Writers are some of my biggest influences, and for me, lyrics are the hardest. Melody and again, my obsession with beginnings – starting a song and then the melody comes naturally, and the chord progression comes naturally and words start to form. Never once in my life have I written a song starting from the lyrics. I have so many lyrics I’ve written that I’m like, “I’m gonna put these in a song. I’m going to do it.” Never. What I find is the subconscious, what comes out while I’m figuring out a song and just playing and letting the voice memos go, are so much stronger than the lyrics I’ve written on a train, or just thinking and writing things down. I find the subconscious plays a way bigger role than my conscious.

JLS: So it starts with that sonic element first, and that guides your story.
SS: Always. Because sonically, I think looseness yields something so much deeper than sitting down on a chair with my journal writing lyrics. When I feel loose, freedom comes from that and when I feel free, everything comes out of me. With Nico, he checked me so many times because I can also bullshit a little when there’s an assignment and it’s last minute. This was always in high school, like turning in essays. I would kind of bullshit and just be like, “I think this works.” [laughs] So I tried that, and tried to get by Nico a few times, and he caught me. He knows me so well inside and out, so he knows what I’m capable of and when I’m dimming myself to make something work.

Photography by Dana Boulos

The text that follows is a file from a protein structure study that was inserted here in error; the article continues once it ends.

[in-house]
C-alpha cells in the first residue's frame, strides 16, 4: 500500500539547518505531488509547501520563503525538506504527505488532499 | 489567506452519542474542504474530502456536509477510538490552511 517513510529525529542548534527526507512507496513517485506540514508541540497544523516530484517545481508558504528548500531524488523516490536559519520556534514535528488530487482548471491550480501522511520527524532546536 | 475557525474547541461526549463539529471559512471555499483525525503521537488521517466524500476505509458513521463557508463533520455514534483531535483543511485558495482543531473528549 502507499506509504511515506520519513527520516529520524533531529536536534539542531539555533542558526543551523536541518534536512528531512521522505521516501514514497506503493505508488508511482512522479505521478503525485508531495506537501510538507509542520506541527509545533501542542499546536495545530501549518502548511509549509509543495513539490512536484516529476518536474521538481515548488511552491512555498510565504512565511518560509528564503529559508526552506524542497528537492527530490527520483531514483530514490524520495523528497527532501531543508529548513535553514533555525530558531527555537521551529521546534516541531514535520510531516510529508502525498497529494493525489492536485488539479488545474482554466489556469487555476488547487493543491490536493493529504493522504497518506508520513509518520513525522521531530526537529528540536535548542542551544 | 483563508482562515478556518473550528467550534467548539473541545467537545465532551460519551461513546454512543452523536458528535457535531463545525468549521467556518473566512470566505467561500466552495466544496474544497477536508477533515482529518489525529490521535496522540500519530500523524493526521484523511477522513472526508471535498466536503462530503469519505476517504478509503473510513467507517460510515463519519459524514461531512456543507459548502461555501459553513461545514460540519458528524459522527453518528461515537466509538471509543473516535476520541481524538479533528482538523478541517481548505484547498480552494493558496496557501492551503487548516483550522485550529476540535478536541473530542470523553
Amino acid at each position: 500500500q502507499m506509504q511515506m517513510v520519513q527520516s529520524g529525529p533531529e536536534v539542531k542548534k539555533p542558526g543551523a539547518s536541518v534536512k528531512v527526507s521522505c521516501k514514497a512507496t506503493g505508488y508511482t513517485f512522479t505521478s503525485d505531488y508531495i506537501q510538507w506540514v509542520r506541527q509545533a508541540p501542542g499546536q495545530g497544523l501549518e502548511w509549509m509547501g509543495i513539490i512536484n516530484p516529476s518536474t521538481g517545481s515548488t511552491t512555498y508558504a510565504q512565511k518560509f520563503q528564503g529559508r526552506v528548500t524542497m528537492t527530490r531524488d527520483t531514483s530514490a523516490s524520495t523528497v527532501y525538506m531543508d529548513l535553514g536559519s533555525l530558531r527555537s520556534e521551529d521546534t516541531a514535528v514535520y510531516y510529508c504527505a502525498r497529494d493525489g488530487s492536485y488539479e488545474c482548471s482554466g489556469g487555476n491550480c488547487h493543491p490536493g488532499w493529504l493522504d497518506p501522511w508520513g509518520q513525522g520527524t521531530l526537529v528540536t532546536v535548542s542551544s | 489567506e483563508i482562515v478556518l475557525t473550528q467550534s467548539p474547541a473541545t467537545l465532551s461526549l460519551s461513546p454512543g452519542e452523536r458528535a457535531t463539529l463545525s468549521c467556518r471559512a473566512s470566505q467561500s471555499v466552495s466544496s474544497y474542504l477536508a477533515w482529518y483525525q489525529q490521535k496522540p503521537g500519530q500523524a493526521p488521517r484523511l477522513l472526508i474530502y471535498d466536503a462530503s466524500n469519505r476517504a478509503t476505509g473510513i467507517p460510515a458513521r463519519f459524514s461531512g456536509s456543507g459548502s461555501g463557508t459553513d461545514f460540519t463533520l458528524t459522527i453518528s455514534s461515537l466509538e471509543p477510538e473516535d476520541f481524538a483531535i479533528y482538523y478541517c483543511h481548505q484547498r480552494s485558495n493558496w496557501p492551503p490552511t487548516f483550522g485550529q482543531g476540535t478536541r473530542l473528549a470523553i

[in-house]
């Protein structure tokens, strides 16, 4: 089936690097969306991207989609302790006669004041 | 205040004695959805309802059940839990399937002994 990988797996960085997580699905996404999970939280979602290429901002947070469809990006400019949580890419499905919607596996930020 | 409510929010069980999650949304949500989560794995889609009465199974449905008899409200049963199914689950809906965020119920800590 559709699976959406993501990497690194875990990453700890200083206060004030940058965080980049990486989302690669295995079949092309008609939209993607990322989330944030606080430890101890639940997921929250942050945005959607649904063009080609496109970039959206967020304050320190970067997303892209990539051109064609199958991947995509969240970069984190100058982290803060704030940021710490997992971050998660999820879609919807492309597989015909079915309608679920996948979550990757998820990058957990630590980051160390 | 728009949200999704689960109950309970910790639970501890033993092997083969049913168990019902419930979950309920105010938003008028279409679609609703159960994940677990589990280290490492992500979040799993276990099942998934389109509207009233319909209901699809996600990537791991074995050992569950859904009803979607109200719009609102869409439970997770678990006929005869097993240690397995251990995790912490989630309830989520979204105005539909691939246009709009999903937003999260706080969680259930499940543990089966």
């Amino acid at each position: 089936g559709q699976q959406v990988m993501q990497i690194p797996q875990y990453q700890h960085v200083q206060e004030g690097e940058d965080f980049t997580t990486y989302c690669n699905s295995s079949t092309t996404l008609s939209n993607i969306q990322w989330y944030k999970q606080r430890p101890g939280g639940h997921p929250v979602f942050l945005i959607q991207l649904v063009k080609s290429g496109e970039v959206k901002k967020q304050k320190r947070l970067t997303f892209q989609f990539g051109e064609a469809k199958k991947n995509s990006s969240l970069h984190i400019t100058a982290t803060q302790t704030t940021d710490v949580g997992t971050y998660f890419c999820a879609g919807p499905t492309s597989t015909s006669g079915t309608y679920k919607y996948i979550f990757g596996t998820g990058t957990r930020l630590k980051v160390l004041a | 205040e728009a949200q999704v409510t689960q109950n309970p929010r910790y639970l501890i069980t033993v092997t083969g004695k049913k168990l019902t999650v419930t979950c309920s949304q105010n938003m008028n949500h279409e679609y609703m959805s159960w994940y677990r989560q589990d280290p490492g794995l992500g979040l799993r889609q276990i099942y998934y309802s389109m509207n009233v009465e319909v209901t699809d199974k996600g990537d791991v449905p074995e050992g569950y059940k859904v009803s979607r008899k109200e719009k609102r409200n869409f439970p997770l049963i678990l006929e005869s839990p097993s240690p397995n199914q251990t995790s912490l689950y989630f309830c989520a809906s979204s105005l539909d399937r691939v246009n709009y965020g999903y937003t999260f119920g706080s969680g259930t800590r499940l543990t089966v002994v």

“I know it sounds cheesy, but accepting myself for who I am has changed my art drastically.”

Photography by Dana Boulos

JLS: In revisiting these track and having that emotional space, is there any particular track which feels more emotionally resonant than the others?
SS: I think the last song on the record, The Last Time. When I was recording it, I was really taken by how much that song still affected me because I really remember exactly how I felt writing it, and exactly where I was when I wrote it. My friend Georgia Lill played cello on that track and the whole album, it did something to me, it’s like a guttural sound, and the movement of the cello swayed me back to where I was before. I’m so nostalgic, to a fault. With any of the songs, I can one hundred percent go back and feel everything like it had just happened, and there’s one day every year – 26th April every year, it makes me cry because it’s a very specific type of day, and it’s always at the same time which is 5.30pm. It’s the same type of light every year, it’s the same breeze. The breeze is identical.

It’s actually really weird and strange. It was a day I was with the person who a lot of the songs are about, the day was so achingly, heartbreakingly beautiful that it hurt. He and I were in such a horrible place, and I sat on his lap and we cried because we knew we couldn’t carry on. But the day was so beautiful, and every year it comes back to me and I remember the year after we broke up, the weather was identical to that day and I didn’t even realise it – I started crying hysterically. I was like, “Oh my god. This day is so beautiful,” and then I looked at my photos from the year before, and it was that exact same day. From then on, I started noticing every single year that this day is the exact same. In that way, I think I can do that with each song. Every song for me is like a 26th April, and can be.

Internal Affairs is now out via Future Classic.

Follow Buzzy Lee on Instagram.